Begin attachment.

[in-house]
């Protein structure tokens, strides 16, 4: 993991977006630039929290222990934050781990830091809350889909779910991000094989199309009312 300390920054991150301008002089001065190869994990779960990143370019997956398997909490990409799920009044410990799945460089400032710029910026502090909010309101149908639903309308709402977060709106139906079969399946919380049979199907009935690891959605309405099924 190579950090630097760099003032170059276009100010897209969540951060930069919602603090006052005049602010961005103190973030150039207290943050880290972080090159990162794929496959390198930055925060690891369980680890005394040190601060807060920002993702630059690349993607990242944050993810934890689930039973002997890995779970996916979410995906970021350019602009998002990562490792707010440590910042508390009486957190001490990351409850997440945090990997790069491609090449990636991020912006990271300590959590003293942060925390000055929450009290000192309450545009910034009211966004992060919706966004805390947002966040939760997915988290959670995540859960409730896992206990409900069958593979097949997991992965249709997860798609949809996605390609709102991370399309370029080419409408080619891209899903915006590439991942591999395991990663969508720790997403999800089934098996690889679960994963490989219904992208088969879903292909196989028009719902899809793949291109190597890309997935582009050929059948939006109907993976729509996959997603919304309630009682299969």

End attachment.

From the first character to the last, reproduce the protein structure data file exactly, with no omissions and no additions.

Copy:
[in-house]
């Protein structure tokens, strides 16, 4: 993991977006630039929290222990934050781990830091809350889909779910991000094989199309009312 300390920054991150301008002089001065190869994990779960990143370019997956398997909490990409799920009044410990799945460089400032710029910026502090909010309101149908639903309308709402977060709106139906079969399946919380049979199907009935690891959605309405099924 190579950090630097760099003032170059276009100010897209969540951060930069919602603090006052005049602010961005103190973030150039207290943050880290972080090159990162794929496959390198930055925060690891369980680890005394040190601060807060920002993702630059690349993607990242944050993810934890689930039973002997890995779970996916979410995906970021350019602009998002990562490792707010440590910042508390009486957190001490990351409850997440945090990997790069491609090449990636991020912006990271300590959590003293942060925390000055929450009290000192309450545009910034009211966004992060919706966004805390947002966040939760997915988290959670995540859960409730896992206990409900069958593979097949997991992965249709997860798609949809996605390609709102991370399309370029080419409408080619891209899903915006590439991942591999395991990663969508720790997403999800089934098996690889679960994963490989219904992208088969879903292909196989028009719902899809793949291109190597890309997935582009050929059948939006109907993976729509996959997603919304309630009682299969």